We got Luke when Paco was 8 months old. We wanted to make sure that Paco was 100% potty trained and reasonably disciplined and accustomed to our household. It worked out fine in terms of the age issue. We were told that it did not much matter whether we got a second boy or a boy and girl, as we planned to neuter/spay them anyway.
The big surprise for us was the huge difference in the innate personalities of the two. Paco is outgoing, gregarious, unbelievably smart and fears almost nothing. He is a bundle of energy and curiousity, and remains so at almost 2 years old. He loves to play with us and his toys. He can be very competitive when he plays..he's got to always be first to the object when playing fetch. He loves to cuddle when we are in the same room together, but is not a velcro dog. He can be stubborn when he wants to be. When he was young, he would often growl at us if we tried to interfere with what he wanted to do. It took some training to get him to be the well-behaved dog he is today. He loves to look out the windows all day long, and knows how to interpret everything that goes on. He is very flexible about his space...not territorial with us or Luke.
Luke is cautious, very gentle and loving with humans, can be fearful, doesn't understand toys and has been a much slower learner. He is velcro with a capital V. And yet, he is not much of a cuddler...just wants to be near you, not on you. He is very eager to please, and constantly looks into your eyes for your approval. He is not curious, hardly ever looks out the window, and clearly enjoys his long daytime naps more than Paco does. He still does not get the point of a game of fetch, and is not competitive at all. However, he is very territorial and possessive of us. If he's sleeping next to us and gets the feeling that Paco is horning in, he'll actually growl at him. But he's never growled at us...he becomes putty around humans.
Needless to say, the first two months together were difficult for them. Not because of the age issue, but because of the huge personality differences. Paco wanted to play with Luke, and because he was 1/3 Paco's weight, and not much of a playful pup, Luke would run and hide. We had to keep a constant eye on them. When Paco rough-housed, Luke would growl and snap to make him go away. But Paco is so playful, he didn't catch on for many weeks that Luke was not like him.
Anyway, the adjustment period is now well over a year ago, and the two of them have become inseparable. We can't even take one on a walk without the other. If one needs to go to the vet, the other one goes along for moral support. They learned over a period of a couple of months to have more respect for each others needs and wants. Paco learned that Luke does not have an insatiable appetite for play, and will leave Luke alone when Luke has grown tired of play. However, Luke learned that a little play can be fun, and often will be the instigator when he is in the mood for a game of chase. Paco learned that a little growl means "go away." He also learned that a little cry means he is playing too rough. Over time, Paco moderated his behavior accordingly. Now, if they are play wrestling, and Luke lets out a little cry, Paco's tail goes down and he immediately starts licking Luke as if to show he didn't mean it.
I think they are very happy to have each other...But...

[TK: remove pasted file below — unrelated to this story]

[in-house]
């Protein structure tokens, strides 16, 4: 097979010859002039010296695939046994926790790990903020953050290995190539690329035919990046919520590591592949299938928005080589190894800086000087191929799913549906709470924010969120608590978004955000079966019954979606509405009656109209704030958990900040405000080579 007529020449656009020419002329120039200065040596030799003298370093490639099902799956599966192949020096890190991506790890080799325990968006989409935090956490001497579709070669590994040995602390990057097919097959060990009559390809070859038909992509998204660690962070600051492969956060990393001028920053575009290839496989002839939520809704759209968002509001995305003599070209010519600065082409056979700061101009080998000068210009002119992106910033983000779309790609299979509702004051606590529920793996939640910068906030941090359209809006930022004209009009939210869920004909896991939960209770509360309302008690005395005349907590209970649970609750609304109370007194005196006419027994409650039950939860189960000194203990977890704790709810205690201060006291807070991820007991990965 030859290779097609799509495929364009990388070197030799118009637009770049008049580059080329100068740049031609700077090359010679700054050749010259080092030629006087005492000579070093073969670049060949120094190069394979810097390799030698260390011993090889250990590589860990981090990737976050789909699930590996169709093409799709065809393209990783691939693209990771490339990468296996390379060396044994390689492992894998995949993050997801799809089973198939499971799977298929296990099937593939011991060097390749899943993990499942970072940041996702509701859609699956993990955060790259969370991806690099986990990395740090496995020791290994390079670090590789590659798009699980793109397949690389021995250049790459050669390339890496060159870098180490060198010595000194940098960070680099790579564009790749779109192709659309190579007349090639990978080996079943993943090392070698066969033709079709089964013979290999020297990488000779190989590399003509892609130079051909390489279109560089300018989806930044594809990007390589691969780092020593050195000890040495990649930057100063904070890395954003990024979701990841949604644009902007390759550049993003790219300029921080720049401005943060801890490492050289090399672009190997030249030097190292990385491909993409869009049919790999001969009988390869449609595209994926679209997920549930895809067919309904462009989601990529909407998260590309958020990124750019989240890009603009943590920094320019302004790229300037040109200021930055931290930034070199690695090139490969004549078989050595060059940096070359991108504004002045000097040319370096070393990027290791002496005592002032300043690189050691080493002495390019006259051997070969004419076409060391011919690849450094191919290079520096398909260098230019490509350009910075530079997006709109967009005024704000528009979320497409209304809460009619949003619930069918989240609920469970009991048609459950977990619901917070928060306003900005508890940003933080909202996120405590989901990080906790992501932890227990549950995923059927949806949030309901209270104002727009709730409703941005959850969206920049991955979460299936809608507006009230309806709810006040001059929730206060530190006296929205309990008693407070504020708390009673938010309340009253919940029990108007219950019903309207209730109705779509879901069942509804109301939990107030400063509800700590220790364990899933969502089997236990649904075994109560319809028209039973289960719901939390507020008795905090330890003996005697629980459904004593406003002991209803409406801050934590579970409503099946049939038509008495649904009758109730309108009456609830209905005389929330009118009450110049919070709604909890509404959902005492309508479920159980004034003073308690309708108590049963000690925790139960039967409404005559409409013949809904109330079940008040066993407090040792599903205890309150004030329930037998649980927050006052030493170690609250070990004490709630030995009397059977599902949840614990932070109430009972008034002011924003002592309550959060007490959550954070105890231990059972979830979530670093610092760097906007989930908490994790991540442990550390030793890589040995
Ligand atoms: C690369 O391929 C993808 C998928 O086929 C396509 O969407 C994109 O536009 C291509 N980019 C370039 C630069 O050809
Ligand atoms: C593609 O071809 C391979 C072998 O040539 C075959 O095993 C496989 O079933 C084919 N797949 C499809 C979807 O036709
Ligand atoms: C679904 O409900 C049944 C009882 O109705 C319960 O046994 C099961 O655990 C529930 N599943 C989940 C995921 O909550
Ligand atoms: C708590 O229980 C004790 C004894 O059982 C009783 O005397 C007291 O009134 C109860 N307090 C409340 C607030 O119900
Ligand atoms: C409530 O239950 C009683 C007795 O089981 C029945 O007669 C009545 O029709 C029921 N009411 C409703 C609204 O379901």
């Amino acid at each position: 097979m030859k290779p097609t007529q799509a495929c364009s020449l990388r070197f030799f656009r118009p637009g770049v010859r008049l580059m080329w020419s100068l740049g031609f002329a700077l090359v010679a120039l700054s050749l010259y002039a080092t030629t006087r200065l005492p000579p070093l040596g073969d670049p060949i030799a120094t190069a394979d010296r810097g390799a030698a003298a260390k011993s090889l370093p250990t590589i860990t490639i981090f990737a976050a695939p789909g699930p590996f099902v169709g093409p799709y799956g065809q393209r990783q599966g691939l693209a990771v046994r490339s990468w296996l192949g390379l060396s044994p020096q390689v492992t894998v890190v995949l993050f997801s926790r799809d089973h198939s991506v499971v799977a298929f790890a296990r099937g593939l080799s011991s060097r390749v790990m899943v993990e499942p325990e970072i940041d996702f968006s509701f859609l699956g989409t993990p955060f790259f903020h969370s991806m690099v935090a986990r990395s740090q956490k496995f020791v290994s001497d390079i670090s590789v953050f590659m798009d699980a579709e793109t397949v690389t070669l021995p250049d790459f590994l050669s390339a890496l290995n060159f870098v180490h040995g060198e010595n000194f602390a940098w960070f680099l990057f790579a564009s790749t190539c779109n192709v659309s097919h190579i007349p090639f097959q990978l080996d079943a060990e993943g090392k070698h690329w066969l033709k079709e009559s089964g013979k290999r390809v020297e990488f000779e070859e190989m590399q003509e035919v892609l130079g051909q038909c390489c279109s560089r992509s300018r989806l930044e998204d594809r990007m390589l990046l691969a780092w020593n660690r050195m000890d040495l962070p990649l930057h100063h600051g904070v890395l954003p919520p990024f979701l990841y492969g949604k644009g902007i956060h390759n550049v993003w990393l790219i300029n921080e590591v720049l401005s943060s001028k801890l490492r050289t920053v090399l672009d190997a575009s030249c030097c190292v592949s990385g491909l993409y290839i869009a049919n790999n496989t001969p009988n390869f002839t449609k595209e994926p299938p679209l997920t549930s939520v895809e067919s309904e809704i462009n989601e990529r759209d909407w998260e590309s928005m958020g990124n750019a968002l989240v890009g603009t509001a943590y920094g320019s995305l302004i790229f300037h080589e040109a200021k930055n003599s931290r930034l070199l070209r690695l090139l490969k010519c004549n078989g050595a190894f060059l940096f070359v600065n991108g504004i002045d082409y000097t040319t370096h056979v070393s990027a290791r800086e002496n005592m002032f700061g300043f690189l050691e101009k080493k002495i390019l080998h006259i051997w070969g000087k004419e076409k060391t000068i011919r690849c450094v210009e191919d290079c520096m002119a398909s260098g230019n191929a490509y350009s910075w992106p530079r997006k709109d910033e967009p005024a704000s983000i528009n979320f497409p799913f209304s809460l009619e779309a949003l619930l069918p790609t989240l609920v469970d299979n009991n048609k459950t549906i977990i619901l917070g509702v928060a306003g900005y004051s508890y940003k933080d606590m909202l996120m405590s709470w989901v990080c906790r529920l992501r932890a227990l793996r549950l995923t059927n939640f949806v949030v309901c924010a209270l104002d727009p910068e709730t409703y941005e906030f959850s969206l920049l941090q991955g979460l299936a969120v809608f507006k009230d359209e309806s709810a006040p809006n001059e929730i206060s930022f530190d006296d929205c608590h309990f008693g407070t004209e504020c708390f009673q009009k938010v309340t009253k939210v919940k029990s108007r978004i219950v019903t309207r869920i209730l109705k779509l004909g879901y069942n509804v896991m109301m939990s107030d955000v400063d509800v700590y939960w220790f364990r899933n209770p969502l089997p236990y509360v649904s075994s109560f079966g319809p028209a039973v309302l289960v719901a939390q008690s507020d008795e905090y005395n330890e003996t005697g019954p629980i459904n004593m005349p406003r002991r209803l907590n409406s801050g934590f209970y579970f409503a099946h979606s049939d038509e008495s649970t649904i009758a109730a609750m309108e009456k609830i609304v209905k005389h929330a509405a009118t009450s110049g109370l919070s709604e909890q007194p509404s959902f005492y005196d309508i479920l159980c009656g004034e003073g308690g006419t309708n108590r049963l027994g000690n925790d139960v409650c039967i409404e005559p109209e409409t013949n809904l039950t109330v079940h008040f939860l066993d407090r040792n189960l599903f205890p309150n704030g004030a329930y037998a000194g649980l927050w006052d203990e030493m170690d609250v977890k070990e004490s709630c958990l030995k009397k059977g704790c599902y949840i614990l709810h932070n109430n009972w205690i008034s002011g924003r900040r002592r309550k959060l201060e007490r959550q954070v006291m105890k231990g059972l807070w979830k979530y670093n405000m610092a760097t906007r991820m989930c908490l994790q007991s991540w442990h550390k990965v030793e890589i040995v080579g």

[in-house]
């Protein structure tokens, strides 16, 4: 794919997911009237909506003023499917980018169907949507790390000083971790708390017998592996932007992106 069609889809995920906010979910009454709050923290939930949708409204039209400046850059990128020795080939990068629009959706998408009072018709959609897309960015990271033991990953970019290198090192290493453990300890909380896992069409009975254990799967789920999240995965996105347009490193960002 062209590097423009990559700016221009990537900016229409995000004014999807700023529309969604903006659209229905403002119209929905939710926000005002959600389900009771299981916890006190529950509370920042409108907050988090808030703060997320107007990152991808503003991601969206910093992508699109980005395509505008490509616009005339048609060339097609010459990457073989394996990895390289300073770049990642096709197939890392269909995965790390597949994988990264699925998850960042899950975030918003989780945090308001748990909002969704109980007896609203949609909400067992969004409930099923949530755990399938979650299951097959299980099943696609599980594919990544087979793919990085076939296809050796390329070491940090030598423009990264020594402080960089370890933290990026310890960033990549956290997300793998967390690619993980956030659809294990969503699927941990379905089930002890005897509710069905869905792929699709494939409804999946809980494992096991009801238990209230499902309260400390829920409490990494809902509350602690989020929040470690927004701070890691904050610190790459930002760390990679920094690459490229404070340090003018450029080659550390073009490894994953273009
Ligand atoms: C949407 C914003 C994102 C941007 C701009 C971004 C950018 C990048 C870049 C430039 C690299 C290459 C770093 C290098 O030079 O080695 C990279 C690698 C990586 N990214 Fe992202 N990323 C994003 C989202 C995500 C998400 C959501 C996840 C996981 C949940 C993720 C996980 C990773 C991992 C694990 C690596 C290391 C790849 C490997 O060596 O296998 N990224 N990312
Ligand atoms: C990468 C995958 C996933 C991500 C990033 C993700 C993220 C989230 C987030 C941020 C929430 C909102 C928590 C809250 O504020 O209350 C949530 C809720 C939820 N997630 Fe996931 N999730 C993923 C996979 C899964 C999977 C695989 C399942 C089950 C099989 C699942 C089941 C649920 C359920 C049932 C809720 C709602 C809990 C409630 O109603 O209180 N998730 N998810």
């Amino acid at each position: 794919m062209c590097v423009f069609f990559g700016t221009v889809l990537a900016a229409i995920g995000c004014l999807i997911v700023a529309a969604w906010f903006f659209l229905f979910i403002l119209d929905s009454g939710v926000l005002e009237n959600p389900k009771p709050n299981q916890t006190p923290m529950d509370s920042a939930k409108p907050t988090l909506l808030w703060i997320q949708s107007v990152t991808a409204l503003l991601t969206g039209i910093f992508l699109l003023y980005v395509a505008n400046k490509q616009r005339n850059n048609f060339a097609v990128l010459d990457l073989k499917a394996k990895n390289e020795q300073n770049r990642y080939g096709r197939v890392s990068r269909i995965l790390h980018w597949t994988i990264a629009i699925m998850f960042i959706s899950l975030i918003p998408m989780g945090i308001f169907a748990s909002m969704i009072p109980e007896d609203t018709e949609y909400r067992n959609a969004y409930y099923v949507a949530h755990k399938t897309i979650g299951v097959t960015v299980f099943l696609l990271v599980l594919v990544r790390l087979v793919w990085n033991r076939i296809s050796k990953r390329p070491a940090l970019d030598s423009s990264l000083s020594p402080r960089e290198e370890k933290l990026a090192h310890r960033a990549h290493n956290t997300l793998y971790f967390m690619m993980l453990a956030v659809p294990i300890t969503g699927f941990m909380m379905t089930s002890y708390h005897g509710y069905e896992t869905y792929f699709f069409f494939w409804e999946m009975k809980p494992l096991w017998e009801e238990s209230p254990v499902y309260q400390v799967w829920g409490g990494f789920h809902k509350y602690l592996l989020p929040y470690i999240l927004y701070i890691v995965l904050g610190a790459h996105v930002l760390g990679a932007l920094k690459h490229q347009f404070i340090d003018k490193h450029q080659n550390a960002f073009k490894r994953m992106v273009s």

I think if it was up to Luke, he would have preferred having a companion who is quiet like him. A dog who could hang out with him for company, but not necessarily interact all that much with him.
Paco, on the other hand, loves having a dog companion for fun and adventure. If it was up to him, he would have preferrred another dog just like him, so they could run, chase each other, play tug-of-war, and just generally romp all day long.
I wrote this long story because I would never have believed that two dogs of the same breed who each came to us at 10 weeks old could be so different. I really worried during those first two months that we made a terrible mistake. While we are now absolutely thrilled to have them both, and truly enjoy them for their differences, it took quite a bit of work and close attention at the start.
I recommend that you think in detail about Scooby's personality, and what type of personality the second dog should have to best complement him. A good breeder will be familiar with the pups in a litter and, if you describe Scooby, will be able to help you pick the right one.
We actually had two terrific breeders. Luke's breeder did listen to us carefully about Paco, and she accurately described Luke. However, at the time, we thought another dog like Paco would make the two of them too wild and competitive. A quieter, gentler and eager to please pup seemed like the right choice. It took a lot of patience to discipline Paco when he was very young, and we didn't want to go through it again, or have a second dog reignite Paco's less positive behaviour. But Luke turned out to be even quieter and more withdrawn than we expected (or maybe he was just overwhelmed by Paco). We should have realized just how unalike they were when Luke's breeder told us that, if the other pups in his litter were playing too actively, Luke would go away and burrow under a blanket. He no longer does that, but it was his escape from Paco for many months.
In any case, while they started out more like polar opposites than variations along a spectrum, it has all worked out very very well in the long run. I think that most dogs are trainable and most pairs of dogs can be taught to make a good team. The difference is that some require little human effort to accomplish the task, while for others it becomes a labor intensive project.
I hope this helped.
Harvey, Paco and Luke